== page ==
Skip to content
Altitude 8,000 Feet: Building a Hospitality Destination Off-grid

Altitude 8,000 Feet: Building a Hospitality Destination Off-grid

This story was originally published by Victron Energy

For eight months of the year the Bellrose family are cut off from the rest of the world.

Their safety and survival depends on careful preparation, knowledge of the environment, and having the right equipment to get jobs done.

Family portrait

The challenges and rewards of living remotely, surrounded by nature, excites many of us who live in towns and cities, so from their mountain home Brendon, Alisa, and Alayah – supported by the younger members of the family – are making plans to share their paradise by welcoming visitors and adventurers.

Cutting wood

Over the coming seasons they plan to build a hospitality complex, comprising: Bed and Breakfast accommodation; a mountain restaurant; a drone Helipad; a shop; and to construct a community of Tiny Houses for visitors who want a DIY adventure.

Among the adventures on offer amid the spectacular Montana Mountains are: Hiking, Wildlife spotting, Skiing, Snowmobiling, Fishing and Hunting.

Ski area

Running a hospitality business which meets the expectations of visitors used to the convenience of having utilities on-demand means installing a reliable power system – and nothing makes more sense than solar energy.

In the clean summer air of the mountains, and from the irradiance of winter snow, Brandon’s homestead already harvests more than enough energy for all his power needs.

Energy storage, and load provision can be expanded into a micro grid as the business grows – or smaller autonomous systems can be established in multiple locations.

Belrose system on VRM

Brandon first encountered Victron Energy products in marine installations, and began learning all he could about them with a view to securing his mountain dream.

For his domestic use he has an Autotransformer 120/240|100 for split-phase balancing; and a Quattro 48/5000 Inverter Charger. The Quattro has two AC inputs – which can take power from two generators …or from the Grid and a Generator, for example. It also has two AC power outputs – the second of which will be dropped when AC power is no longer being supplied. Connecting heavy ‘non-essential’ loads to this automatically switched source means that battery power will be conserved, and only essential equipment will be powered from stored energy.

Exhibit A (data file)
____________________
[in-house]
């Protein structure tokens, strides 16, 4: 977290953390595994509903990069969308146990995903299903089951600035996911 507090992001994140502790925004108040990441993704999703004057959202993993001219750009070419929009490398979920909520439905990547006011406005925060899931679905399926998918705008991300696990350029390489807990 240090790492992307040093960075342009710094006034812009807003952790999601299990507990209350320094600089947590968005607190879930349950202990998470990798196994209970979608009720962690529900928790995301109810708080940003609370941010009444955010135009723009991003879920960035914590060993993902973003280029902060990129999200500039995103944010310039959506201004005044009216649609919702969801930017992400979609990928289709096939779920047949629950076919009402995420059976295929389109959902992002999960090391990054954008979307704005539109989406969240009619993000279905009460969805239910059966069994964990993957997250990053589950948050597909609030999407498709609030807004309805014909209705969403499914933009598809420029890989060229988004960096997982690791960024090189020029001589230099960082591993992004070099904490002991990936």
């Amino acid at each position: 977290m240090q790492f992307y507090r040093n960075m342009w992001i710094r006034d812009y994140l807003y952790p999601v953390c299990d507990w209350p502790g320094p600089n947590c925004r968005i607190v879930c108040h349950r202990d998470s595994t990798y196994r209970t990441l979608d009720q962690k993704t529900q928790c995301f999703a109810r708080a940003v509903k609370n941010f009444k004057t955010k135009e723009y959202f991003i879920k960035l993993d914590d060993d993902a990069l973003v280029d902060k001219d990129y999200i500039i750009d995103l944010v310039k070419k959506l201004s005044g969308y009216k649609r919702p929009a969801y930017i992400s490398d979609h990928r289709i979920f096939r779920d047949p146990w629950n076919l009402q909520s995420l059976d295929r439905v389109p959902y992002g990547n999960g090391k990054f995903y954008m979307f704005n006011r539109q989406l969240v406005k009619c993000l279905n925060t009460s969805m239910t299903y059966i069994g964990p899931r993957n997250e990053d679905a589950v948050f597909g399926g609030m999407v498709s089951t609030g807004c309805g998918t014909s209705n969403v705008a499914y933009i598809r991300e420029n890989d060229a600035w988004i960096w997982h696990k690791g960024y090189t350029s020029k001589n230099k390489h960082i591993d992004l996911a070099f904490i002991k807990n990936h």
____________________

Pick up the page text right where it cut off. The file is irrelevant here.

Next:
The GX Touch 50 user-interface presents system data in visual form – Brandon likes that kind of presentation because it shows, at a glance, his present power harvest and supply.

Cerbo GX controls the whole system, reporting data to the internet via Victron Remote Management (VRM) – a free to use portal which also allows his off-grid specialist Intelligent Controls to work with him from their own office miles away – analyzing any difficulties Brandon has experienced, and even helping him to locate whereabouts in his system there has been an incident or accident. That’s extremely reassuring if you’re cut off by snow for the next 8 months!

Let’s hear from Brandon and his family direct, and take a look around their paradise homestead:

Elev 8150’ will be an adventure destination for travelers interested in exploring the Flint Creek/Pintler mountains over looking Discovery Ski Resort and Georgetown Lake, Montana. The Elev 8150’ concept is to provide a remote bistro style restaurant, B&B, and tiny house village catering to backcountry skiing, mountain biking, snowmobiling, and 4x4 activities. To learn more, visit their website at

Previous article Summer to Sub-zero, Vanna’s Off-grid Adventure Vans Are Ready to Roam
Next article As Polar Bears Test the Ice, This Mobile Research Station is Camera-ready

Planning an off-grid solar system for your home?

We're here to help you identify the right products and system
configurations for your home solar or backup power system.

Learn more